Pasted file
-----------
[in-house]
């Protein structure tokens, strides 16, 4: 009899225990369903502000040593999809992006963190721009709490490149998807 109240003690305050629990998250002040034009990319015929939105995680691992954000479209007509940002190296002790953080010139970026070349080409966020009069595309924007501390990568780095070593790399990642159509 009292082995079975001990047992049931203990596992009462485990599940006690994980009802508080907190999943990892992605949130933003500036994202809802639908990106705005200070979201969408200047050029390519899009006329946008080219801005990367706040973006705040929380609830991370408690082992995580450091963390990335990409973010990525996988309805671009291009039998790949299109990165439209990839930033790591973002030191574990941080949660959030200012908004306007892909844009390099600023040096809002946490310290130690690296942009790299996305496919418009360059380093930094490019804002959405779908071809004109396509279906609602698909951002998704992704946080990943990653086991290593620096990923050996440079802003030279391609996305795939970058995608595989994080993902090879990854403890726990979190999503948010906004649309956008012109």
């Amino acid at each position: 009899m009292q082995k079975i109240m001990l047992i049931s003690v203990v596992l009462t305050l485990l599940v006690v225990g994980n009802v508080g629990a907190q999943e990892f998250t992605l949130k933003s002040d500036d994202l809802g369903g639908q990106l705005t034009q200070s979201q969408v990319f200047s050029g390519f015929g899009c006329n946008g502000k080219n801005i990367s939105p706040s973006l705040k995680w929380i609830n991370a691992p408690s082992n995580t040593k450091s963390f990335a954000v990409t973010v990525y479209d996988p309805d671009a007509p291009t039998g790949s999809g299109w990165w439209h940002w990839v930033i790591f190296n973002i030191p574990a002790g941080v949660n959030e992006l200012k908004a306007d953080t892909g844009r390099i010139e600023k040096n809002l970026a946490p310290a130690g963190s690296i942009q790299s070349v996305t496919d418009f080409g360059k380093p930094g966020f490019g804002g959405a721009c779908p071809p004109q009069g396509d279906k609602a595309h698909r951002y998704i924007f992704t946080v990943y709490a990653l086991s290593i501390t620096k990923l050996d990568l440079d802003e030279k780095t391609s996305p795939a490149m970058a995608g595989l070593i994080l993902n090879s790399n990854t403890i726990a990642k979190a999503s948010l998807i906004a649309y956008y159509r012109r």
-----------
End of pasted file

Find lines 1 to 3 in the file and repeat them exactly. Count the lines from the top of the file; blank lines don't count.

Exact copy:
[in-house]
């Protein structure tokens, strides 16, 4: 009899225990369903502000040593999809992006963190721009709490490149998807 109240003690305050629990998250002040034009990319015929939105995680691992954000479209007509940002190296002790953080010139970026070349080409966020009069595309924007501390990568780095070593790399990642159509 009292082995079975001990047992049931203990596992009462485990599940006690994980009802508080907190999943990892992605949130933003500036994202809802639908990106705005200070979201969408200047050029390519899009006329946008080219801005990367706040973006705040929380609830991370408690082992995580450091963390990335990409973010990525996988309805671009291009039998790949299109990165439209990839930033790591973002030191574990941080949660959030200012908004306007892909844009390099600023040096809002946490310290130690690296942009790299996305496919418009360059380093930094490019804002959405779908071809004109396509279906609602698909951002998704992704946080990943990653086991290593620096990923050996440079802003030279391609996305795939970058995608595989994080993902090879990854403890726990979190999503948010906004649309956008012109």
């Amino acid at each position: 009899m009292q082995k079975i109240m001990l047992i049931s003690v203990v596992l009462t305050l485990l599940v006690v225990g994980n009802v508080g629990a907190q999943e990892f998250t992605l949130k933003s002040d500036d994202l809802g369903g639908q990106l705005t034009q200070s979201q969408v990319f200047s050029g390519f015929g899009c006329n946008g502000k080219n801005i990367s939105p706040s973006l705040k995680w929380i609830n991370a691992p408690s082992n995580t040593k450091s963390f990335a954000v990409t973010v990525y479209d996988p309805d671009a007509p291009t039998g790949s999809g299109w990165w439209h940002w990839v930033i790591f190296n973002i030191p574990a002790g941080v949660n959030e992006l200012k908004a306007d953080t892909g844009r390099i010139e600023k040096n809002l970026a946490p310290a130690g963190s690296i942009q790299s070349v996305t496919d418009f080409g360059k380093p930094g966020f490019g804002g959405a721009c779908p071809p004109q009069g396509d279906k609602a595309h698909r951002y998704i924007f992704t946080v990943y709490a990653l086991s290593i501390t620096k990923l050996d990568l440079d802003e030279k780095t391609s996305p795939a490149m970058a995608g595989l070593i994080l993902n090879s790399n990854t403890i726990a990642k979190a999503s948010l998807i906004a649309y956008y159509r012109r």